Nordic tour operator sues Belgium over inconsistent travel advice for Sweden
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    Nordic tour operator sues Belgium over inconsistent travel advice for Sweden

    Credit: Belga

    Tour operator Nordic, specialised in travel to Scandinavia, is suing the Belgian state because of the “succession of contradictory travel advices to Sweden,” it said Friday in a press release.

    In recent weeks, the travel advice to Sweden has changed from a green zone to a red zone and finally to an orange zone, which was still its status on Friday afternoon. According to the tour operator, this change in travel advice has had a particularly large financial impact on the company.

    Nordic does not want to dispute the travel advice but speaks of an “incomprehensible sequence and arbitrariness.”

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    On 3 June, the National Security Council decided that the Belgian borders would be reopened for travel within the European Union, including to Sweden, from 15 June. At the beginning of July, for the first time, there was talk quarantine on return from Sweden. In two days the advice changed from ‘compulsory quarantine’ to ‘no quarantine’.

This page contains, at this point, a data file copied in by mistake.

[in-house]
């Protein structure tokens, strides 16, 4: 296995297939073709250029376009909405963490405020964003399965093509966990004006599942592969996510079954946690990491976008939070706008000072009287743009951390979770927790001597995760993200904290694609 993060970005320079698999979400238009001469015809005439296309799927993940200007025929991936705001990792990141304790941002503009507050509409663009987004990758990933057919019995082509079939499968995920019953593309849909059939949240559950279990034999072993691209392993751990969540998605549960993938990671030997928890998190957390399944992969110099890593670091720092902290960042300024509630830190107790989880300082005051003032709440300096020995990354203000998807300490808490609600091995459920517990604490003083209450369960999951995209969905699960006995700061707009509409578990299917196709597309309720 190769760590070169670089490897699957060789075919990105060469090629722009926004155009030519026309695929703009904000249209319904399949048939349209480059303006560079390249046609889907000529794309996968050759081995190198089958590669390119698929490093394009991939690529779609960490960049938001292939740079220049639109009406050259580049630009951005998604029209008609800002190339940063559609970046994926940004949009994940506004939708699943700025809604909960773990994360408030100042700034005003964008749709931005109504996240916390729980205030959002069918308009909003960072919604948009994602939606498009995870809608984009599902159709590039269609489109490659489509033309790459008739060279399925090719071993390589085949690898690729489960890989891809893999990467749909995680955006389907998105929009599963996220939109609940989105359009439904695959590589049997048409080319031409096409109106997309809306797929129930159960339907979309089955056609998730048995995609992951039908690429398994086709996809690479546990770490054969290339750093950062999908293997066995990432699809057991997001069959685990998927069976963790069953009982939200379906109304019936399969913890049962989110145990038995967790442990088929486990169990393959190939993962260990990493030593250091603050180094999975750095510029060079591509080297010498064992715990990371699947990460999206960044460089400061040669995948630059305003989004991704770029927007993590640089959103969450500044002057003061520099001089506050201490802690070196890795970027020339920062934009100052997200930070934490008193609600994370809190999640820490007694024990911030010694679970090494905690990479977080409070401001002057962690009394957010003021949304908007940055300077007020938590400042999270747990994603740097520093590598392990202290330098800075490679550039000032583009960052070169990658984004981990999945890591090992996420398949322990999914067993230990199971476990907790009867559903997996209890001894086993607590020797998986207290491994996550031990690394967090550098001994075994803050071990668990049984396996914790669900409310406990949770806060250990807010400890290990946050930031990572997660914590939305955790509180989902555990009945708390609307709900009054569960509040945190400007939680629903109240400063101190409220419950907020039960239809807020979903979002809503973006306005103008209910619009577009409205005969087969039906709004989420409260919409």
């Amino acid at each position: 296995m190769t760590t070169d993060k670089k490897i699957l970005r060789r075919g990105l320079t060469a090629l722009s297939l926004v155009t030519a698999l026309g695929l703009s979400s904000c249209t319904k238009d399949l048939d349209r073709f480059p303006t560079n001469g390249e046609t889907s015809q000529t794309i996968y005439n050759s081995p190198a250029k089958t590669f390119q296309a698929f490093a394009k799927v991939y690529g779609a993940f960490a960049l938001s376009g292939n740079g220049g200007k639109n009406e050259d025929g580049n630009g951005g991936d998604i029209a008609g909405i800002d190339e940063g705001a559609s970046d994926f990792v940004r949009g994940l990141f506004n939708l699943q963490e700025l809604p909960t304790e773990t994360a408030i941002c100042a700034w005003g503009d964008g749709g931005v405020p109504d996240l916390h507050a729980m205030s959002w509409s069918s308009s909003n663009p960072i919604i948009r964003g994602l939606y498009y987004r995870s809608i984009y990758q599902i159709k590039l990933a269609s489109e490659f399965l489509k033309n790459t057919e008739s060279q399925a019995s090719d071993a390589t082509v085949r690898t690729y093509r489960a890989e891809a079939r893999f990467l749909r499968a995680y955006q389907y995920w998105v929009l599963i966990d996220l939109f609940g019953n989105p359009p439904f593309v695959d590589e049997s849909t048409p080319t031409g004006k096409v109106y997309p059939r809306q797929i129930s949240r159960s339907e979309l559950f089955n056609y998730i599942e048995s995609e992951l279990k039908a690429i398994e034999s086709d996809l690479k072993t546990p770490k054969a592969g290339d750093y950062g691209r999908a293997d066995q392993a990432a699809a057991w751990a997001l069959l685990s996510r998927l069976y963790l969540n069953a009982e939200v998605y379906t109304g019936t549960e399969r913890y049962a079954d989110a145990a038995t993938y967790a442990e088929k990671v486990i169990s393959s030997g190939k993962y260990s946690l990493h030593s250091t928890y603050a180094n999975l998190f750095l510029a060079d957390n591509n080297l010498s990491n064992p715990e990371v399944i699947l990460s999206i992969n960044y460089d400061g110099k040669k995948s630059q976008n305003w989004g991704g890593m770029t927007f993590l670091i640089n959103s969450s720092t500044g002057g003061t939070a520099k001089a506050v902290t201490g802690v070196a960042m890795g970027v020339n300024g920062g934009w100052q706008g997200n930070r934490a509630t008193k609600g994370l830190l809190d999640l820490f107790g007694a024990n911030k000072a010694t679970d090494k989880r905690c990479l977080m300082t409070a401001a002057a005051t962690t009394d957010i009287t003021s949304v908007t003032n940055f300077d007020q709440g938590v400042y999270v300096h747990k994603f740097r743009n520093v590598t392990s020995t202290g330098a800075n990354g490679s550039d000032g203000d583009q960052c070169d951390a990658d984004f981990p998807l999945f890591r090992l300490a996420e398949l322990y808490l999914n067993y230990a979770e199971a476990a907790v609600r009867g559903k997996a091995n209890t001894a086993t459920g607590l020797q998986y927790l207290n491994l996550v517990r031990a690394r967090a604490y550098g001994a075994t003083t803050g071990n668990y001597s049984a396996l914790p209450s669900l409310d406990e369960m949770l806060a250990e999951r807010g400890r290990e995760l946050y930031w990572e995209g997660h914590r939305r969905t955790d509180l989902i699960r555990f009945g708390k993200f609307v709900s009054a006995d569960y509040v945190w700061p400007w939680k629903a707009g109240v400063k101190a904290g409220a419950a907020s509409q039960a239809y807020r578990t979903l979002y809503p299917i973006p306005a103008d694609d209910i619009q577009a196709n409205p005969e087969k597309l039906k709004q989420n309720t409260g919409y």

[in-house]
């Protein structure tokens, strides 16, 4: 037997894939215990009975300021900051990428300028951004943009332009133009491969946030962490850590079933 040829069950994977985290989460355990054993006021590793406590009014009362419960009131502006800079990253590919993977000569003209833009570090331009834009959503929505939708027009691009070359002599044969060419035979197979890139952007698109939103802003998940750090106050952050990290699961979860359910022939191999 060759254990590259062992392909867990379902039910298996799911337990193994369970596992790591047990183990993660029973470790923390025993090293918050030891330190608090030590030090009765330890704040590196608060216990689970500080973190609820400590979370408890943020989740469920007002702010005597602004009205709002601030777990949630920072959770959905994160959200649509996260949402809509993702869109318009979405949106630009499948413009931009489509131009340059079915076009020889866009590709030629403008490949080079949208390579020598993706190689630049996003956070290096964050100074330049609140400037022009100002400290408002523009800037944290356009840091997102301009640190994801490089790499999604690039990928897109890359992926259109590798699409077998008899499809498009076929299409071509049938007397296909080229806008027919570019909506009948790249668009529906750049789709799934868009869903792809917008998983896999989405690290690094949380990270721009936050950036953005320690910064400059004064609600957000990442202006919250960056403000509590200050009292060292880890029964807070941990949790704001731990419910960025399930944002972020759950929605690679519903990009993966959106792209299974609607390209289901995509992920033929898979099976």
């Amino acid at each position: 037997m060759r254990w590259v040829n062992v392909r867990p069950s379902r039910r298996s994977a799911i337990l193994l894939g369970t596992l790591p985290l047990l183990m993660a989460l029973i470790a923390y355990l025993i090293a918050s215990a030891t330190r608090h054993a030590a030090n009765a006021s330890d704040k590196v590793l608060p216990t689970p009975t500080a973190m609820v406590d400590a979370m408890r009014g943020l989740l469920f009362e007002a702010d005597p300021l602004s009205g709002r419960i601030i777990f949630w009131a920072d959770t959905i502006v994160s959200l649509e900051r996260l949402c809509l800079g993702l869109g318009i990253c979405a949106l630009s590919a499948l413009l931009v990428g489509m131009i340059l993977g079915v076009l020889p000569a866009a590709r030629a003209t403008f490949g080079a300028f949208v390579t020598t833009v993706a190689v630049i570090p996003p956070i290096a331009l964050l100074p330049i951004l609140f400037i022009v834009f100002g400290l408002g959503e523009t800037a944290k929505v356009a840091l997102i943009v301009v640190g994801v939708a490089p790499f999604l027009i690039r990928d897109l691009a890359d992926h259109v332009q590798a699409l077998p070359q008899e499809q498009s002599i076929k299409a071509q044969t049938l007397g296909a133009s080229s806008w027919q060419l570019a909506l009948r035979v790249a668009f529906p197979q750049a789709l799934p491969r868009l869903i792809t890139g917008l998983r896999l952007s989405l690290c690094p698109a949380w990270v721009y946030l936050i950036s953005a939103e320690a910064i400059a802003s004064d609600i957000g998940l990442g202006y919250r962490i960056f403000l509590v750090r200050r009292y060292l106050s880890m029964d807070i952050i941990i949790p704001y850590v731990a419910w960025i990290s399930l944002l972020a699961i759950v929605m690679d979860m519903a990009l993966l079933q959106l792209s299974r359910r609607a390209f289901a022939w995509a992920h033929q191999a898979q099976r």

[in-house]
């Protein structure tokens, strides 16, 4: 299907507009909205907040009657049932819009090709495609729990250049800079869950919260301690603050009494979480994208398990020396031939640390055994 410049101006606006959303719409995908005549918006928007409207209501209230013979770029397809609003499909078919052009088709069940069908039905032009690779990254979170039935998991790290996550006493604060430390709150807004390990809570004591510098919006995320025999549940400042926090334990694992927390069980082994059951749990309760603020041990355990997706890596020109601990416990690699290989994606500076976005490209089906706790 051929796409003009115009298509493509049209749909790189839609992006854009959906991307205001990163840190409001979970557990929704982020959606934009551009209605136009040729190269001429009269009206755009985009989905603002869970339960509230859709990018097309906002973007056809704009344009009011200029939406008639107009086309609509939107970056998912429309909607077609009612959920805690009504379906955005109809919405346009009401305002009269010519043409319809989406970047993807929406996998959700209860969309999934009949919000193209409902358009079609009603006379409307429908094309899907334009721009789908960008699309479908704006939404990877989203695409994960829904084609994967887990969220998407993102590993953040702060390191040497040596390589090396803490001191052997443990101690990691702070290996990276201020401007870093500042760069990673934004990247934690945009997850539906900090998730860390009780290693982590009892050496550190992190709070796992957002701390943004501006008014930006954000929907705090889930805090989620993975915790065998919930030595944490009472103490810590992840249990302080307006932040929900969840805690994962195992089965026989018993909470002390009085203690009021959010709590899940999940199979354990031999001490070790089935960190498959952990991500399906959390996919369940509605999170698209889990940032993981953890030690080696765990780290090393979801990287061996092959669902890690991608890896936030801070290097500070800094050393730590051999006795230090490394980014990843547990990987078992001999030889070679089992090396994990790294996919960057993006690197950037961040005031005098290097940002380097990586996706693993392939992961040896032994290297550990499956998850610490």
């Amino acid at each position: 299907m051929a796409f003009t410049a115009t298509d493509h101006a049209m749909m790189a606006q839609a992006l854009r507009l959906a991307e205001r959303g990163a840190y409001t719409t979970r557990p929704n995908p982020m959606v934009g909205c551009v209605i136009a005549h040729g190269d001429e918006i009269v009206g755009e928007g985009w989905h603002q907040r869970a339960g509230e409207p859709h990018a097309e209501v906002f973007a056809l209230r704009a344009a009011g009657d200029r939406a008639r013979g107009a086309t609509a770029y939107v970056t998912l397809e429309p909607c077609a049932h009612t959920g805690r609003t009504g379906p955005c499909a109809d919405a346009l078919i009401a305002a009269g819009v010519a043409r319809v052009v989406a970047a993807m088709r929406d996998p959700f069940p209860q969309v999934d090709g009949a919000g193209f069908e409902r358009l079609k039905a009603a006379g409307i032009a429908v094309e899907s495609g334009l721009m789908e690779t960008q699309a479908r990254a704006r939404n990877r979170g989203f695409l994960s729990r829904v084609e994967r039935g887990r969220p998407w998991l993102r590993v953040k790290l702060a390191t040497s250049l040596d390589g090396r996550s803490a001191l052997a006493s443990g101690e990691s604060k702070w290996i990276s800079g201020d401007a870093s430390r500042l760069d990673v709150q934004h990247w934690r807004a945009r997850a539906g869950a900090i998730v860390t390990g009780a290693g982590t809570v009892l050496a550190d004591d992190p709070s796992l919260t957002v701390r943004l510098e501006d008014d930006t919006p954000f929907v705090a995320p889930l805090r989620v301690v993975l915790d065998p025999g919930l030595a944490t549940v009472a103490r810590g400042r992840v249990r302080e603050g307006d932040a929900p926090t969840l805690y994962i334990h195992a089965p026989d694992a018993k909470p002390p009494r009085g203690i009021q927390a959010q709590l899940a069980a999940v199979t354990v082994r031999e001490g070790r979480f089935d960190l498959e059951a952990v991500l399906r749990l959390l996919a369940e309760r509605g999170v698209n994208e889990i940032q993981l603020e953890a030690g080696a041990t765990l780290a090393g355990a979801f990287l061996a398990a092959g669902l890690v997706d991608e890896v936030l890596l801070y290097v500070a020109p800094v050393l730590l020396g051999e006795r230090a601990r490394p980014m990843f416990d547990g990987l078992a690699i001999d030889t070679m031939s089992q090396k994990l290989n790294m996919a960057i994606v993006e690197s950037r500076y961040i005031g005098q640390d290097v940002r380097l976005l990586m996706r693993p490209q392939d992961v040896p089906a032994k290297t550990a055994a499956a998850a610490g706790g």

On 8 July the system of colour codes was introduced for various destinations in Europe. Sweden was given the green colour on 10 July. On 12 July, the colour code was changed to red, while the company had just informed its customers that they could travel as planned.

    “With immediate effect, a total travel ban was imposed for the whole of Sweden, even for Swedish Lapland, which has an average of one person per square kilometre,” said Managing Director Maarten Raes. The tour operator cancelled all trips to Sweden and a “few hundred” customers were repatriated based on this travel advice.

    However, three days later, on 15 July, the travel advice was again adjusted, this time to code orange. “All repatriations and cancellations turned out to be for nothing, with all the associated costs”, said Raes.

    Because the lack of clarity has reportedly had a particularly large financial impact on the company, it was decided “to recover the damage from the Belgian State.”

    The Brussels Times